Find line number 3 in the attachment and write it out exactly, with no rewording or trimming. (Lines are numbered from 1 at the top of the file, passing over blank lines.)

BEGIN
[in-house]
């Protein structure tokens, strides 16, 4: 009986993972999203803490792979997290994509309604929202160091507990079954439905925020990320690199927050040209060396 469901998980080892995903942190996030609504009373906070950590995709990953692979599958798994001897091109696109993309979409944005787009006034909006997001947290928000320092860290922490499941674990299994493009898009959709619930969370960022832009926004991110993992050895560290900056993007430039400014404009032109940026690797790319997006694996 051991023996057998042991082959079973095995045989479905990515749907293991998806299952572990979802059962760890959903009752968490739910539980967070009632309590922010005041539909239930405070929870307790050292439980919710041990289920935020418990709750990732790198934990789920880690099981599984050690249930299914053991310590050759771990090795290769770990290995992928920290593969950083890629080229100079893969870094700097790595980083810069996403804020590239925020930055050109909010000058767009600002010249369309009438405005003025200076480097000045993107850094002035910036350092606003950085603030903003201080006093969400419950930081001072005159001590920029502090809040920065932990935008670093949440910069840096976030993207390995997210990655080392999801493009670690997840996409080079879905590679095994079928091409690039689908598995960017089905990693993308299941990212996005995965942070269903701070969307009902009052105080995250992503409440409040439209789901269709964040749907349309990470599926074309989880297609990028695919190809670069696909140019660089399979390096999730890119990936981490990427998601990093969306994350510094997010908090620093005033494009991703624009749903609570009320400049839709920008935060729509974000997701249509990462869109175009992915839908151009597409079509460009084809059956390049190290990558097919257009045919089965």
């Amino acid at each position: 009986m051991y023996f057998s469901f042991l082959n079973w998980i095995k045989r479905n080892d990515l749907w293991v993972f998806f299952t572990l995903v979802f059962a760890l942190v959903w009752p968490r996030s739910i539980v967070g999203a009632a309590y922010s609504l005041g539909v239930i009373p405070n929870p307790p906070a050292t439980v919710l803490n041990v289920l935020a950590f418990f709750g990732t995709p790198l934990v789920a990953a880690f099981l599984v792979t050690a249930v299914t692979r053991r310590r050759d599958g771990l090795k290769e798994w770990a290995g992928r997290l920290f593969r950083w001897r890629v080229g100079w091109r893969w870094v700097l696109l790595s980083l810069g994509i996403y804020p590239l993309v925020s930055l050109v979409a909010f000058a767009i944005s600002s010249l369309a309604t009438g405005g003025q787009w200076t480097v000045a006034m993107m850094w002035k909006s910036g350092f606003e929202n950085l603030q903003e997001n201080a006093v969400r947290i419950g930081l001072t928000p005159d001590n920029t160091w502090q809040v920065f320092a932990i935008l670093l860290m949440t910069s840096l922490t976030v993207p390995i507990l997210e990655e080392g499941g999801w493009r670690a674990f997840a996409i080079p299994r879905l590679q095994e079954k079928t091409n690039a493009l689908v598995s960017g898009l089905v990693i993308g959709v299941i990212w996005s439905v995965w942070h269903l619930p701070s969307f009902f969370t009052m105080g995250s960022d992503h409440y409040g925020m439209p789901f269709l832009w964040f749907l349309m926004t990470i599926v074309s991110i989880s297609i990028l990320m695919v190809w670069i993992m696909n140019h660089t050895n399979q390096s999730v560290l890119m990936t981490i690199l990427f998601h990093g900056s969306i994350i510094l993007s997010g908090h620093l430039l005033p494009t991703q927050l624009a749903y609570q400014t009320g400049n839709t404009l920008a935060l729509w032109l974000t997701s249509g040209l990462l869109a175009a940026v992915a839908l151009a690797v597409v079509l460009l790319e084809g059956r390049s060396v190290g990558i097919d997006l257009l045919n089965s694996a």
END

């Amino acid at each position: 009986m051991y023996f057998s469901f042991l082959n079973w998980i095995k045989r479905n080892d990515l749907w293991v993972f998806f299952t572990l995903v979802f059962a760890l942190v959903w009752p968490r996030s739910i539980v967070g999203a009632a309590y922010s609504l005041g539909v239930i009373p405070n929870p307790p906070a050292t439980v919710l803490n041990v289920l935020a950590f418990f709750g990732t995709p790198l934990v789920a990953a880690f099981l599984v792979t050690a249930v299914t692979r053991r310590r050759d599958g771990l090795k290769e798994w770990a290995g992928r997290l920290f593969r950083w001897r890629v080229g100079w091109r893969w870094v700097l696109l790595s980083l810069g994509i996403y804020p590239l993309v925020s930055l050109v979409a909010f000058a767009i944005s600002s010249l369309a309604t009438g405005g003025q787009w200076t480097v000045a006034m993107m850094w002035k909006s910036g350092f606003e929202n950085l603030q903003e997001n201080a006093v969400r947290i419950g930081l001072t928000p005159d001590n920029t160091w502090q809040v920065f320092a932990i935008l670093l860290m949440t910069s840096l922490t976030v993207p390995i507990l997210e990655e080392g499941g999801w493009r670690a674990f997840a996409i080079p299994r879905l590679q095994e079954k079928t091409n690039a493009l689908v598995s960017g898009l089905v990693i993308g959709v299941i990212w996005s439905v995965w942070h269903l619930p701070s969307f009902f969370t009052m105080g995250s960022d992503h409440y409040g925020m439209p789901f269709l832009w964040f749907l349309m926004t990470i599926v074309s991110i989880s297609i990028l990320m695919v190809w670069i993992m696909n140019h660089t050895n399979q390096s999730v560290l890119m990936t981490i690199l990427f998601h990093g900056s969306i994350i510094l993007s997010g908090h620093l430039l005033p494009t991703q927050l624009a749903y609570q400014t009320g400049n839709t404009l920008a935060l729509w032109l974000t997701s249509g040209l990462l869109a175009a940026v992915a839908l151009a690797v597409v079509l460009l790319e084809g059956r390049s060396v190290g990558i097919d997006l257009l045919n089965s694996a």